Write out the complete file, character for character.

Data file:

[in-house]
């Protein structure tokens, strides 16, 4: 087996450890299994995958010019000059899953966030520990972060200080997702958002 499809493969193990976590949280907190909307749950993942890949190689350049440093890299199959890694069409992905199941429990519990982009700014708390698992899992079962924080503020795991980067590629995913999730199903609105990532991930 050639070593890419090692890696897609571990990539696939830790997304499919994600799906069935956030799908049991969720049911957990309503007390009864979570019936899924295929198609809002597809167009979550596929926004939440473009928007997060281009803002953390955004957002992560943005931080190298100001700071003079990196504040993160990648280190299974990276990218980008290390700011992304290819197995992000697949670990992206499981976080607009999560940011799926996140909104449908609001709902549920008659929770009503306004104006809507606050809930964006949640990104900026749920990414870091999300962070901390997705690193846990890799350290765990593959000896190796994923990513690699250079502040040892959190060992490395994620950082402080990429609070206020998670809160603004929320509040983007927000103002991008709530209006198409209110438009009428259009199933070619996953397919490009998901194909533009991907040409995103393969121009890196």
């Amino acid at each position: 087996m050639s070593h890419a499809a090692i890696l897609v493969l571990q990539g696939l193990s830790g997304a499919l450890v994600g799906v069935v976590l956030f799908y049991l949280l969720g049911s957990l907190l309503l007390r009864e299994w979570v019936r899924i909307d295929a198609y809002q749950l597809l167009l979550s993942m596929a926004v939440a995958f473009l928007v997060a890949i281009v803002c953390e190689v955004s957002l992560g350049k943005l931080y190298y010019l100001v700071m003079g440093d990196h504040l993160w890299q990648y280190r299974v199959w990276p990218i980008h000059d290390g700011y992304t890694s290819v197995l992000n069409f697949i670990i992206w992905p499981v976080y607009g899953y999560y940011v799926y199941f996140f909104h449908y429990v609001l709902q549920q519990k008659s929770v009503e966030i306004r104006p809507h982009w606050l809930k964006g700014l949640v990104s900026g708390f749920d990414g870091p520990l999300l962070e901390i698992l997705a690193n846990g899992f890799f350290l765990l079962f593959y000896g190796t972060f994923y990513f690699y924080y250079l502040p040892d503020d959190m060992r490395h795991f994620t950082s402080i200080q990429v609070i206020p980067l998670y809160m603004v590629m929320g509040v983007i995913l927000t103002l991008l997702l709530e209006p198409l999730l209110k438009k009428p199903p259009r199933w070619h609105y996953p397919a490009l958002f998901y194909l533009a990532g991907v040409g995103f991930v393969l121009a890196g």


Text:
[in-house]
């Protein structure tokens, strides 16, 4: 087996450890299994995958010019000059899953966030520990972060200080997702958002 499809493969193990976590949280907190909307749950993942890949190689350049440093890299199959890694069409992905199941429990519990982009700014708390698992899992079962924080503020795991980067590629995913999730199903609105990532991930 050639070593890419090692890696897609571990990539696939830790997304499919994600799906069935956030799908049991969720049911957990309503007390009864979570019936899924295929198609809002597809167009979550596929926004939440473009928007997060281009803002953390955004957002992560943005931080190298100001700071003079990196504040993160990648280190299974990276990218980008290390700011992304290819197995992000697949670990992206499981976080607009999560940011799926996140909104449908609001709902549920008659929770009503306004104006809507606050809930964006949640990104900026749920990414870091999300962070901390997705690193846990890799350290765990593959000896190796994923990513690699250079502040040892959190060992490395994620950082402080990429609070206020998670809160603004929320509040983007927000103002991008709530209006198409209110438009009428259009199933070619996953397919490009998901194909533009991907040409995103393969121009890196």
């Amino acid at each position: 087996m050639s070593h890419a499809a090692i890696l897609v493969l571990q990539g696939l193990s830790g997304a499919l450890v994600g799906v069935v976590l956030f799908y049991l949280l969720g049911s957990l907190l309503l007390r009864e299994w979570v019936r899924i909307d295929a198609y809002q749950l597809l167009l979550s993942m596929a926004v939440a995958f473009l928007v997060a890949i281009v803002c953390e190689v955004s957002l992560g350049k943005l931080y190298y010019l100001v700071m003079g440093d990196h504040l993160w890299q990648y280190r299974v199959w990276p990218i980008h000059d290390g700011y992304t890694s290819v197995l992000n069409f697949i670990i992206w992905p499981v976080y607009g899953y999560y940011v799926y199941f996140f909104h449908y429990v609001l709902q549920q519990k008659s929770v009503e966030i306004r104006p809507h982009w606050l809930k964006g700014l949640v990104s900026g708390f749920d990414g870091p520990l999300l962070e901390i698992l997705a690193n846990g899992f890799f350290l765990l079962f593959y000896g190796t972060f994923y990513f690699y924080y250079l502040p040892d503020d959190m060992r490395h795991f994620t950082s402080i200080q990429v609070i206020p980067l998670y809160m603004v590629m929320g509040v983007i995913l927000t103002l991008l997702l709530e209006p198409l999730l209110k438009k009428p199903p259009r199933w070619h609105y996953p397919a490009l958002f998901y194909l533009a990532g991907v040409g995103f991930v393969l121009a890196g």